The confrontation between the government of Karnataka and the big taxi-hailing apps - Uber and Ola - is coming to a head. In the process, both consumers in Bengaluru and the tens of thousands of drivers who depend on Uber and Ola for their livelihoods face an uncertain future. Over the past week, extensive anecdotal evidence emerged of harassment of those drivers, as well as hefty and arbitrary on-the-spot fines. Hundreds of cab drivers staged wildcat protests across the city, including at Devanahalli toll plaza and Freedom Park. Both Uber and Ola drivers have gone to the courts, which on Wednesday directed the transport department to stop randomly impounding cars.
The Karnataka government denies it has banned taxi aggregators. It says that it has issued a policy for them, and licensed aggregators can continue operations. But the Karnataka On-Demand Transportation Technology Aggregators Rules, 2016, which were issued in early April, are a de facto ban. They do not take into account the nature of the cab aggregating platform at all. For one, they demand aggregator "fleets" have taxi signage on the vehicle. But several Uber and Ola drivers also operate as private cars for hire, which do not have taxi signs. The point of the app is to allow the driver that flexibility. The Rules also demanded GPS in each car. This is a pointless demand since the apps are designed for GPS-enabled smartphones, so there will automatically be GPS in the car. They also wanted digital meters in each car, which again is redundant, since it is the app that calculates the fare.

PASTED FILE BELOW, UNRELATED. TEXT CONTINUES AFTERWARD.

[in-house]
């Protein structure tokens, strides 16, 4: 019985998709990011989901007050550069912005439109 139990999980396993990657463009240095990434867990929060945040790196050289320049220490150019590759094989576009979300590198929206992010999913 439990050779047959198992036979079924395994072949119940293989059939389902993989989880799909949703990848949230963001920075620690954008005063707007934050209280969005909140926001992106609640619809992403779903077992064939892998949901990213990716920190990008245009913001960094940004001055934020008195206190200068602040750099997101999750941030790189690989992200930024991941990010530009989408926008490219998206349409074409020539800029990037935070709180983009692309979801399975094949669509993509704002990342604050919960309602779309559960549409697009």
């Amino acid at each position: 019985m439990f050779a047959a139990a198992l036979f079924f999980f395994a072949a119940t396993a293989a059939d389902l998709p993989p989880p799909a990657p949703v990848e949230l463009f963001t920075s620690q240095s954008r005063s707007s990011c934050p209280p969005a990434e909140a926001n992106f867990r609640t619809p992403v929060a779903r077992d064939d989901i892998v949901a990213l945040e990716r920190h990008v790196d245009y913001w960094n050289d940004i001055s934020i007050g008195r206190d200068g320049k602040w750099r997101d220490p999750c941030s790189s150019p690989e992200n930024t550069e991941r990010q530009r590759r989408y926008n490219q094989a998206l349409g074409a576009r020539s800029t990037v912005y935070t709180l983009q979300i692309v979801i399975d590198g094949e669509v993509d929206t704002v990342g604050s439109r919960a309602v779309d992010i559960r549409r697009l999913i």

But the most problematic aspect of the demand is a clause that "the fare including any other charges, if any, shall not be higher than the fare fixed by the government from time to time". So the freedom to use the price arrived at by the taxi aggregator's algorithm has been taken away from drivers and passengers. This destroys the "surge pricing" mechanism. What "surge pricing" does is to indicate to drivers where in the city the greatest demand is, and encourages them to drive there to pick up a passenger. The exact mechanism by which the exact surge multiplier is arrived at is not that important; what matters more is that it allows demand and supply across various districts of the city to come into play, and vastly increases utility. Shutting down this mechanism will render the system grossly inefficient, inconveniencing customers - and it will deprive drivers of extra revenue.
Finally, one particularly pernicious rider is noteworthy: that a taxi driver must be a resident in Karnataka for five years, and should be able to speak Kannada. Such restrictions on the private sector are never a good idea - any such nativist regulation should be strongly opposed. Knowledge of the local language may be an added advantage, but it cannot be a condition in a city that claims to be a metropolis with a mix of population from across the country and indeed from different parts of the world. This add-on to the Rules enhances the impression that they are designed mainly to protect powerful local taxi unions. The Karnataka government should withdraw its attempt to shut down the aggregator apps - and no other city should be tempted into following in Bengaluru's footsteps.